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    • If a Father (has FID) buys a rifle in NJ for his son who lives in PA as a gift, is a COE all that is required under the immediate family exemption 
    • Ugh.  Gate valves are the devil's ball sweat.   1/4 turn are ball valves.    I can't tell you how many effing leaky gate valves I've replaced in my lifetime.   I can tell you how many ball valves.  2.   Both were in line on a 3 inch air dryer that runs at 120psi.  They were roughly 25 years old. 
    • ATF Rule 2010-6 states that you can have residences in several states and buy firearms in each if you observe any additional state requirements. (And we're not referring to your one state of domicile.) If you purchase a firearm legally in another state there is no NJ requirement to have an FID to possess a firearm in your residence or transport it to any other permitted location like a range or FFL, if you observe the transport requirements. If I were an FL resident I would want to read the relevant statutes or talk to a firearms attorney to make sure I was getting accurate information. Why? If I asked a hundred PA FFLs if I can buy firearms in PA with a NJ DL a substantial number will say 'No'. And they will mean 'No you can't legally do that', not 'No, you can legally do that but we don't want to do it'. And if I ask a random sheriff's deputy if I can have a resident PA LTCF without a PA DL, a substantial number will say 'No'. I've had more than one say that to me. I have a resident PA LTCF and I buy and possess firearms in both states according to the federal and state requirements, and I transport them freely between both. Observing of course, in the case of NJ, that firearms I bring here are NJ legal. Good luck with your exploration.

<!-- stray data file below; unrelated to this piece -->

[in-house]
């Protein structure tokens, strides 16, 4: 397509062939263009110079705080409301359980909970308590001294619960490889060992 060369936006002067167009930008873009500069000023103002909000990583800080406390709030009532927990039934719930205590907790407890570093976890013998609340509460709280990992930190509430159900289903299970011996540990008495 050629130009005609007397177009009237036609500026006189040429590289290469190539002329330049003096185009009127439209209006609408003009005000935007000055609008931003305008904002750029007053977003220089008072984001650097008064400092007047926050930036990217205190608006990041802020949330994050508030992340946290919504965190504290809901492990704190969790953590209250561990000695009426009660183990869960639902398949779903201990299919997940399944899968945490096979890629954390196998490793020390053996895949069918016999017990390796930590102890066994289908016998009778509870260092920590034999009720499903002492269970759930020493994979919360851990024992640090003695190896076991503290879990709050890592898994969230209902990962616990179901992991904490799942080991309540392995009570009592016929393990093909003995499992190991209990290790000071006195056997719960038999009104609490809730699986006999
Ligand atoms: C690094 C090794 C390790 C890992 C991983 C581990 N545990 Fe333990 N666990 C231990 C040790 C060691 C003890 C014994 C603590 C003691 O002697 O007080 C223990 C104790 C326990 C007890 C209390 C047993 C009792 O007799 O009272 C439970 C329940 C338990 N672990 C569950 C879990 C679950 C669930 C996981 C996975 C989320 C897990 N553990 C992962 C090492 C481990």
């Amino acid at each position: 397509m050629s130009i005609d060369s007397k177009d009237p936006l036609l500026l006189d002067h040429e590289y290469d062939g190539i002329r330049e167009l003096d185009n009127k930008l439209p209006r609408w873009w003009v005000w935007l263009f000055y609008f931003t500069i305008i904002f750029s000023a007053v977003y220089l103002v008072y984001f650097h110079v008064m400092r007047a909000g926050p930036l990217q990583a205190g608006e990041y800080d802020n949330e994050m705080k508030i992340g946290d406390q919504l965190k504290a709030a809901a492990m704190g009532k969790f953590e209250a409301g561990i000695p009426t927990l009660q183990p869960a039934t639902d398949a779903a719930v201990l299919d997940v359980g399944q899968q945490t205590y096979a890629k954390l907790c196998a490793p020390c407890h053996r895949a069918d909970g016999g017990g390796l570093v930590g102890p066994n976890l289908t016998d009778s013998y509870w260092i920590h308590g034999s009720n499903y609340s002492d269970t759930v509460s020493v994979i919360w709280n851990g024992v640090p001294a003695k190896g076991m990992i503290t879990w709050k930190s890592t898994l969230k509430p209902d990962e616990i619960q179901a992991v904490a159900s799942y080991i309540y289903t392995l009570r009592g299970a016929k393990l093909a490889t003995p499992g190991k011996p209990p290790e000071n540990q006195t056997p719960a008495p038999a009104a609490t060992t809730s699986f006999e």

• You might be right. But for the sake of argument, here is a quote by Nappen in his book New Jersey Gun Law Guide quote —  Please note that under Federal law, dual residency is recognized for handgun purchase purposes under Title 27, CFR Part 478.11. This Regulation as defined gives the following definition and specific examples of dual residency:  The State of Residence is the State in which an individual resides. An individual resides in a State if he or she is present in a State with the intention of making a home in that State. ... The following are examples that illustrate this definition:  ... Example 2 - 'A' maintains a home in State 'X' and a home in State 'Y'. 'A' resides in State 'X' except for weekends or the summer months of the year and in State 'Y' for the weekends or the summer months of the year. During the time that 'A' actually resides in State 'X', 'A' is a resident of State 'X', and during the time that 'A' actually resides in State 'Y', 'A' is a resident of State 'Y'.  ... A person who qualifies under the Federal requirements may purchase handguns in other states while a resident of the other state and lawfully transport them and possess them in New Jersey without needing a NJ FPID or PPP or registration under the Federal law of USC 18 926A and the NJ law exemptions of NJS 2C:39-6. — sorry for the walls of text. I’m about to do it to you again. Here’s some ATF quotes on ID.  "Licensees may accept a combination of valid government-issued documents to satisfy the identification document requirements of the Brady Act. The required valid government-issued photo identification document bearing the name, photograph, and date of birth of the transferee may be supplemented by another valid, government-issued document showing the transferee's residence address. A member of the Armed Forces on active duty is a resident of the State in which his or her permanent duty station is located, and may satisfy the identification document requirement by presenting his or her military identification card along with official orders showing that his or her permanent duty station is within the State where the licensed premises are located. “   Heres some of their secondary forms of ID..    The following secondary forms of ID are acceptable: •    ⁠A current lease. •    ⁠Evidence of currently paid personal property tax or real estate tax. •    ⁠A current utility or telephone bill. •    ⁠A current voter registration card. •    ⁠A current bank check. •    ⁠A current passport (must include an address). •    ⁠A current automobile registration. •    ⁠A current hunting or fishing license   so, my father could simply use a quit claim deed and get me off it and make me a lease holder under him and this would satisfy it since the bills are in his name alone.    Seems like considering all this, IMO, I look good. Though I’m a fool so don’t listen to me. 
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